This book presents a series of Dr. Blumenthal’s studies on the history of Neoplatonism, from its founder Plotinus to the end of Classical Antiquity, relating especially to the Neoplatonists’ doctrines about the soul. The work falls into two parts. The first deals with Plotinus and considers the soul both as part of the structure of the universe and in its capacity as the basis of the individual’s vital and cognitive functions. The second part is concerned with the later history of Neoplatonism, including its end. Its main focus is the investigation of how Neoplatonic psychology was modified and developed by later philosophers, in particular the commentators on Aristotle, and used as the starting point for their Platonizing interpretations of his philosophy.
Table of Contents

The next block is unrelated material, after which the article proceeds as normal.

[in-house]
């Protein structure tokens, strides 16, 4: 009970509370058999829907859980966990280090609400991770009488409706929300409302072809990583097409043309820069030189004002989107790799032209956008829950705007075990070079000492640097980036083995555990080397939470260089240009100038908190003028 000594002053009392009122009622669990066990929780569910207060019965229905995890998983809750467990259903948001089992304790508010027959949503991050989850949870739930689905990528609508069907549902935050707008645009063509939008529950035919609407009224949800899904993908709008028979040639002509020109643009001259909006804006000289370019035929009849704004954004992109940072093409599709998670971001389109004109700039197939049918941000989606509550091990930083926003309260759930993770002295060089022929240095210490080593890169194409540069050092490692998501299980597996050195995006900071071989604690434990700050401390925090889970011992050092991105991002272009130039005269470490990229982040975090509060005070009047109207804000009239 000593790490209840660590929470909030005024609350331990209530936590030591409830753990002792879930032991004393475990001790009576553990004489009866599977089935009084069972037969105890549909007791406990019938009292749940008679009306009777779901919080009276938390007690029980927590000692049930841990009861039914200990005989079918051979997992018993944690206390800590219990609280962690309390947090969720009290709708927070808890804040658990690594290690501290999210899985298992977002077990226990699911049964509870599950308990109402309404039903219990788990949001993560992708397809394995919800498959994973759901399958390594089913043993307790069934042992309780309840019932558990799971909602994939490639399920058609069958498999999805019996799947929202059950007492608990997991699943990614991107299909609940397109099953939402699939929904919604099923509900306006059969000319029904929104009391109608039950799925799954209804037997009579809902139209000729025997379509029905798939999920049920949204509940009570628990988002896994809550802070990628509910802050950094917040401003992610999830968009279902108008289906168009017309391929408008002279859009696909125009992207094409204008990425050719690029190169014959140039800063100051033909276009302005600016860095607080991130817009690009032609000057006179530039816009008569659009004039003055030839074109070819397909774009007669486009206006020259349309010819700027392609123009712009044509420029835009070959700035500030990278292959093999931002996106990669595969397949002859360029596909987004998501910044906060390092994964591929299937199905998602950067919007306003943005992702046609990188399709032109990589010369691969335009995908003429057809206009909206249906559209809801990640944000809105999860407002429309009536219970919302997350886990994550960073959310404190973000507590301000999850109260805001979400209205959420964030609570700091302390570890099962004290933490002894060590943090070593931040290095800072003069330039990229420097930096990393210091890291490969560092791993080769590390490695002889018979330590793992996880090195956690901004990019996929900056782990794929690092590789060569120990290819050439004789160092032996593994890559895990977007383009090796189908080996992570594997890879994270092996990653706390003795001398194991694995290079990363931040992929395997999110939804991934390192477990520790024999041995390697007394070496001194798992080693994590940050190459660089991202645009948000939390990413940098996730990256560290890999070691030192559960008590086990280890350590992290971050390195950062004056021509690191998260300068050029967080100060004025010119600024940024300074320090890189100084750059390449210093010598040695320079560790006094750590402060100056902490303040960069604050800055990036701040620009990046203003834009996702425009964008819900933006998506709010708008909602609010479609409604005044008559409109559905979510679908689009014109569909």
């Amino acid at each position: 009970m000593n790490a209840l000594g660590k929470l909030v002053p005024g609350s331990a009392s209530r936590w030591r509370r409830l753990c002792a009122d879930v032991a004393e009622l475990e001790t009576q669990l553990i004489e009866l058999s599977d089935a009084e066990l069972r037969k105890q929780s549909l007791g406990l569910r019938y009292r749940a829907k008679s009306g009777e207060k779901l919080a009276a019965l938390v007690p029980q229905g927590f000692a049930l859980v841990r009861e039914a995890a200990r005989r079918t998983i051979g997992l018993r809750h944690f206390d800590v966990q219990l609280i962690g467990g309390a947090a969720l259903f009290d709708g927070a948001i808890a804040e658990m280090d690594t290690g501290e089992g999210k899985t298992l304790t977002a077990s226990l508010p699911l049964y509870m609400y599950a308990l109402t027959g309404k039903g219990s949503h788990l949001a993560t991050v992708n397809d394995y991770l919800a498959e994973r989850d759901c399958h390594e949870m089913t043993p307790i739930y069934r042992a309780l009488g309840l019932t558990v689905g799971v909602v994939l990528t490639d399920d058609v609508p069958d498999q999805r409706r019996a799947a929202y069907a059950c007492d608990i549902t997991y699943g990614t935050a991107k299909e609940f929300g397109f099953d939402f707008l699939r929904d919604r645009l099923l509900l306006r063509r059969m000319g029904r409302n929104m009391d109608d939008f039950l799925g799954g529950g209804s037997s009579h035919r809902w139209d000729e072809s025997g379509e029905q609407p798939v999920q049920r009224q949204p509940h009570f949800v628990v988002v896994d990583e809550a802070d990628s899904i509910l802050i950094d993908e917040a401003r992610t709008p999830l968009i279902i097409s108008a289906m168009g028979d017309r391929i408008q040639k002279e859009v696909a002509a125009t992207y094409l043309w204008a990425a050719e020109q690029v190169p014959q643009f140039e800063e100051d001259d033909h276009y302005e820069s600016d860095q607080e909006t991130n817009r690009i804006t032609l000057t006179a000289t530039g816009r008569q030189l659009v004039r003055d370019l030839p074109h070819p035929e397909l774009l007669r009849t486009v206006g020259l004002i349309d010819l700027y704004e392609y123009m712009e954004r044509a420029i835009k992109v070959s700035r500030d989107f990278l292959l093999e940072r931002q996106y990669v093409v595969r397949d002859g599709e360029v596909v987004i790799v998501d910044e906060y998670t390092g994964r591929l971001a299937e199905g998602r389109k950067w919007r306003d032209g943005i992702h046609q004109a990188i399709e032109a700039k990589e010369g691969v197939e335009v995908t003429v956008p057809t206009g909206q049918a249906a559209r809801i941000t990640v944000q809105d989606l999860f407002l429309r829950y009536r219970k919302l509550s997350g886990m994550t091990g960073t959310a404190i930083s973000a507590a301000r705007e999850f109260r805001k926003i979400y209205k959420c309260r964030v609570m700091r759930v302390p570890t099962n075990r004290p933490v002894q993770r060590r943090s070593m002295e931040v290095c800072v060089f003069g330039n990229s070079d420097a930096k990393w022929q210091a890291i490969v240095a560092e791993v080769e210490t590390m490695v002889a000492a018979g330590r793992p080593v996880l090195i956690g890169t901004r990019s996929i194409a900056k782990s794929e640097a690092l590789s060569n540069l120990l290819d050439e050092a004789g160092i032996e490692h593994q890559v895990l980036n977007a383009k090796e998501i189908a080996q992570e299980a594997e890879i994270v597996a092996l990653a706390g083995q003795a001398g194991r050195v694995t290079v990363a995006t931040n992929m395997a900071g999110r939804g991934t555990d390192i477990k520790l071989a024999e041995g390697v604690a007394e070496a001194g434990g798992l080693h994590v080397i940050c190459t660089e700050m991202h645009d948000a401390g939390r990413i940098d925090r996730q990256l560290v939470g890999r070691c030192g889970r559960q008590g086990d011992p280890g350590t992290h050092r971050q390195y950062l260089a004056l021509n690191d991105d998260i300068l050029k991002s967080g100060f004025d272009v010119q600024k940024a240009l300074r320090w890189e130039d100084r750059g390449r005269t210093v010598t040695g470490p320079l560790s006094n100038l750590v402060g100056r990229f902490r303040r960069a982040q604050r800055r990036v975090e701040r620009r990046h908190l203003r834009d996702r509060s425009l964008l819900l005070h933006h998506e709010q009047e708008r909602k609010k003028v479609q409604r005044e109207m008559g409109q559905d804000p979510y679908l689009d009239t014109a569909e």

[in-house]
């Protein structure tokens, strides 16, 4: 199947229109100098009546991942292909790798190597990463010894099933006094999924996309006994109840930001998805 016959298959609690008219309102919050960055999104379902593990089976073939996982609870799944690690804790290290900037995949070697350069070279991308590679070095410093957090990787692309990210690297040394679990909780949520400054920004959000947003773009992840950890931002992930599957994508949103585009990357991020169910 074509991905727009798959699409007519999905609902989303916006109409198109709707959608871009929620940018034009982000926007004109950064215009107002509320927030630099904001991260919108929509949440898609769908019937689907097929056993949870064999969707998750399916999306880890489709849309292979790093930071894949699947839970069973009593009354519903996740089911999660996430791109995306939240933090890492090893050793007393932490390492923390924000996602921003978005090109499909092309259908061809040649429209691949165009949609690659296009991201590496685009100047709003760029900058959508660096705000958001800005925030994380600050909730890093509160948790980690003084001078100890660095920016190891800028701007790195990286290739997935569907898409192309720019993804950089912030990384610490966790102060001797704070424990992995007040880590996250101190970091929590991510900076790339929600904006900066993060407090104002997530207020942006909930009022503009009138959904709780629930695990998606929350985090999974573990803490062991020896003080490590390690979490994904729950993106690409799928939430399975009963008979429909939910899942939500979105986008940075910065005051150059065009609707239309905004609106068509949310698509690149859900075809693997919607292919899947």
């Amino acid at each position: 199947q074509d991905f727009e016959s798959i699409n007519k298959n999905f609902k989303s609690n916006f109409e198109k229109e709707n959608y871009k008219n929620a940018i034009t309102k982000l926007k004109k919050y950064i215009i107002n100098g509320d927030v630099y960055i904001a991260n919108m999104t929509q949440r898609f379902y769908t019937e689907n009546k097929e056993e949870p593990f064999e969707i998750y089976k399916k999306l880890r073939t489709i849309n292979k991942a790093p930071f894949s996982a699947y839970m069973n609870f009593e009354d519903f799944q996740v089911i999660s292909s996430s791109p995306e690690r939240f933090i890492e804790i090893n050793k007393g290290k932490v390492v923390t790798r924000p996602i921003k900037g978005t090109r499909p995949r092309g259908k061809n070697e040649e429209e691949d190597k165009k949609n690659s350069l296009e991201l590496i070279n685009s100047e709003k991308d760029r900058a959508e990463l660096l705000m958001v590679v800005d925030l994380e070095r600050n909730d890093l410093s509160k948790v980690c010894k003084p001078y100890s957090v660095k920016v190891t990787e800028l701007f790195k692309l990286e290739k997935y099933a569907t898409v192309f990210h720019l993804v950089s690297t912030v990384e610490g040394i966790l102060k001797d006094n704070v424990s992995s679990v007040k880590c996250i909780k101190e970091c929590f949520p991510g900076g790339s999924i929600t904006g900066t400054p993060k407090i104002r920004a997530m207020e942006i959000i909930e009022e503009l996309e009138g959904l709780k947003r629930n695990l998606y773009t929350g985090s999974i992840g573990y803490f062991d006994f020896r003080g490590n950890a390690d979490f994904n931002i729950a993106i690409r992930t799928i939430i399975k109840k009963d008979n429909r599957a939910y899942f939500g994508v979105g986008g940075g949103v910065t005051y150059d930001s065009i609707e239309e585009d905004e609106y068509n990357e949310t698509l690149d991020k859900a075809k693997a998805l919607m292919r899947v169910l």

Contents: Platonism in late antiquity; Nous and soul in Plotinus: some problems of demarcation; Soul, world-soul and individual soul in Plotinus; Did Plotinus believe in ideas of individuals?; Plotinus’ Psychology: Aristotle in the service of Platonism; Plotinus, Enneads V 3 3-4; Plotinus’ adaption of Aristotle’s psychology: sensation, imagination and memory; Some problems about body and soul in later pagan Neoplatonism: do they follow a pattern?; Plotinus and Proclus on the citerion of truth; Plotinus in Later Platonism; From ku-ru-so-wo-ko to theougos: word to ritual; Plutarch’s exposition of the De anima and the psychology of Proclus; Marinus’ Life of Proclus: Neoplatonist biography; Alexander of Aphrodisias in the later Greek commentaries on Aristotle’s De anima; John Philoponus and Stephanus of Alexandria: two Neoplatonic Christian commentators on Aristotle?; Simplicius on the first book of Aristotle’s De anima; Soul vehicles in Simplicius; 529 and its sequel: what happened to the Academy?; Index.